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Rock Street, San Francisco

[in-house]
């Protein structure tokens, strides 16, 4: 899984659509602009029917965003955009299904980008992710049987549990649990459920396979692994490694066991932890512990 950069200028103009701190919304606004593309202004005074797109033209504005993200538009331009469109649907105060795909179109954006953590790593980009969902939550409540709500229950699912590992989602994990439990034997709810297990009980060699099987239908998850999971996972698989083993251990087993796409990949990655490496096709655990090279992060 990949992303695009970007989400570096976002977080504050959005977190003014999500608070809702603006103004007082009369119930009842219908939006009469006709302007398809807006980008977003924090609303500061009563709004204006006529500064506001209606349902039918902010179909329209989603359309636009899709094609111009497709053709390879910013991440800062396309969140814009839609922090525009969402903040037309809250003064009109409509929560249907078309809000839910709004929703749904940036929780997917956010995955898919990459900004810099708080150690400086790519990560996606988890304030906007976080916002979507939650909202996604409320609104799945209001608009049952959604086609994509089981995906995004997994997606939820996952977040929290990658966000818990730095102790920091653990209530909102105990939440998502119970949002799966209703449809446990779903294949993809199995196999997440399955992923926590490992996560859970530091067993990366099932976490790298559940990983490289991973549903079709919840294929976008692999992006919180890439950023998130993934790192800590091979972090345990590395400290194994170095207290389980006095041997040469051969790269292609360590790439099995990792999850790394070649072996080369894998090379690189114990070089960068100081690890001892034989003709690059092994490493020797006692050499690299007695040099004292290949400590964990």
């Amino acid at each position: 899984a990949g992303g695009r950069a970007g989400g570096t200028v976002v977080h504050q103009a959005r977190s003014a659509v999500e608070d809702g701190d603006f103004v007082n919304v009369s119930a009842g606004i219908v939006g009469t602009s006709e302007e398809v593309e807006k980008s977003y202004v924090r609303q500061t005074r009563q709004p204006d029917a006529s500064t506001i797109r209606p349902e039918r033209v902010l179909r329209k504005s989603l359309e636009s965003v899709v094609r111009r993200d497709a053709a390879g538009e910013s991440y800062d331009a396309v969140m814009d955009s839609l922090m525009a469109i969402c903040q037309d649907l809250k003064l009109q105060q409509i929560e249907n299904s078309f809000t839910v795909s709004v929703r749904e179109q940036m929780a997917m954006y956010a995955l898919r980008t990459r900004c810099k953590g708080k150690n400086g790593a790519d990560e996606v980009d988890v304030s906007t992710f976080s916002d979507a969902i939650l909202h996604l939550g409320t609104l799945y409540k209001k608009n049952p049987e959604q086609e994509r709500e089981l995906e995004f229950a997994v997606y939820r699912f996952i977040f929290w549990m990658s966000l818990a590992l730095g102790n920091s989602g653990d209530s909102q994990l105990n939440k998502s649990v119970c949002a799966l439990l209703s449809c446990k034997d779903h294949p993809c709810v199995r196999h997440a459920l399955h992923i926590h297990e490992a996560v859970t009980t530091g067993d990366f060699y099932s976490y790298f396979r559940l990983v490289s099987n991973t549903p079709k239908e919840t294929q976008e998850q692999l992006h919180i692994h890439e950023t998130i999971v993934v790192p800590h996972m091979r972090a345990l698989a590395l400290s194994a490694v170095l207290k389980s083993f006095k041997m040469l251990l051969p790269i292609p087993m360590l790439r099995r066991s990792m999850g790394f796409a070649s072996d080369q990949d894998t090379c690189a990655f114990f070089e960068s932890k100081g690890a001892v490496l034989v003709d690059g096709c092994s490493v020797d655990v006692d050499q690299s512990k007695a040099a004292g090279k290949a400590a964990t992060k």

I found him. Lifeless on the ground, I didn’t know what to do, I couldn’t do anything, I was frozen. Next thing I know these strangers are carrying him away. I follow behind the ambulance to the hospital. After hours and hours of relentlessly waiting this man, a doctor, came to me and gave me a look of despair. I assume the worst, I was right. They let me see him. I sit in the dimly lit room, my hand on his, it’s cold. I feel like I’m gonna throw up. These past few hours feel like a fever dream and I can’t wake up. I think about the first time I saw him. His pale skin, red eyes like he was recovering from a cold, his short crow black hair. He sat next to me in the circle of shame, that’s what we used to call it. He was admitted by his mother, she had noticed that he had been sneaking the pills from her purse and medicine cabinet, at first it would only be one or two at a time, soon it turned into handfuls and then the whole bottle. She gave up all hope, he would tell me that all they would do is fight and fight. “I bet most people think that hating their mother is a sin, they’re hypocrites, they’ve also hated their mothers. Maybe for a second, maybe for a year. Maybe no longer, maybe they forgot, but, they all have.” I met her once, I could tell that she loves him, a mother’s love never dies. As i’m sitting next to him his mother walks in, she hesitates at the doorway. We share the same look of loss and melancholy. She hugs me, we hysterically cry in eachothers arms. As I drive back home I get this sense of regret, there’s more that I could’ve done, more words I wanted to say, questions I wanted to ask, experiences I wanted to share. Death is what makes life worth living, life is so precious, yet it’s death that makes it mean anything. Once something or someone dies, that life is gone, all that’s left are the memories,your thoughts and feelings, a timeline has reached its end. Once I come to this realization, I reflect on my past, my mistakes, heartbreak, regret, not only for the things I did, but for the things I didn’t do. I think about my mother, her big blue eyes resembling a doll’s, her long brown flat hair that reached just below her waist, those glasses she wore that I always called stupid but she insisted on wearing them anyways, she was the sun in the middle of winter, nothing fake, nothing false. A diamond in a sea of glass. It’s been a few weeks since that night, my phone blares a loud ringtone, it startles me. I was hesitant to answer, who could be calling me? I never get phone calls anymore. It’s a number I don’t recognize, I pick up anyways. A woman’s voice greets me “Hello? Is this David?’. “Yes, I’m him” I answer weakly and my voice shaky, why am I so nervous? “Oh! Good, I was worried that I might’ve had the wrong number. I was calling to tell you that we’re having a funeral for Stephen, I know how important you were to him, would’ve been 6 months last wednesday” She lets out a forced, sad chuckle. “I was wondering if you would want to say a few words about him? I would really appreciate it, I know he would too.”. I don’t say anything, there’s a long pause. Tears run down my face, “I miss him.” I hear her sniffle, “I do too.” she says with her voice cracking. We talk more and the phone call ends. I don’t know if I can bring myself to do it, to face his mother again, to see him getting buried underground, to talk about him in front of that many people. Nothing compares to losing someone you love. The morning of the funeral comes. I get out of bed and make myself breakfast, I sit down to eat, I can’t. The thought of it is repulsing. I throw it out and get into the shower. I’m standing with the scorching hot water hitting my back. My mind’s blank, I feel numb. I notice my fingers starting to prune, how long was I in there? I pull out of my closet a suit, I stare at it trying to remember the last time I even looked at it. I start buttoning down the white, now slightly yellow shirt and tuck it into my pants. I feel ridiculous. As I drive up to the burial sight I spot a small crowd of people, one of them being his mother. I drive past them and park around the corner where they can’t see me. I sit there, waves of emotion crash into me. I can’t do this. I can’t not do this. I have to do this. For him. I get out of my car, I walk up to the crowd and I’m greeted by his mother with a hug, she whispers in my ear “thank you.” She introduces me to the rest of the family. My time to speak comes, I feel my heart in my throat, I hear the pounding. Once I’m up there I introduce myself, I’m not thinking as I speak, the words just come out of my mouth.I see his mother crying, but she’s not the only one, almost everyone is. Once I’m done speaking I get a hug from nearly everyone. Everyone was handed a single white rose to place onto the casket, I tie a note I wrote the night before to the rose with a rubber band. In it are the things I never got the chance to tell him, apologies, memories, the future I saw with him. Signed with “I love you.” I sit in my car, I don’t want to go home, I feel like i’m missing something. I start thinking about my mother, I haven’t spoken to her in over a year, I wonder if she misses me. Does she think about me? What I’m doing. How I’m doing. I start driving towards the town I grew up in without even thinking about it. I’ve been driving for hours. As I drive past all the streets, neighborhoods, stores, my old high school. I’m flooded with the memories, good ones. I get this overwhelming sense of nostalgia and melancholy. I don’t know how I feel, I don’t know how I should feel. I’m smiling with joy but I’m also on the verge of tears, I’m feeling every emotion at once. I stop in front of the house that I grew up in. The house I abandoned. In it are the people I abandoned. I somehow work up the courage to get out of the car. I walk up to the front door, I turn around. I get back into my car. I can’t do this. I get frustrated with myself and get out of my car. I practically run to the front door and I knock without thinking about it. My hearts racing, I’m shaking. The door opens. It’s her. She doesn’t say anything. We both stand still, staring at each other. She takes me into her arms. “I missed you” she says through tears. I start crying, “I missed you too”.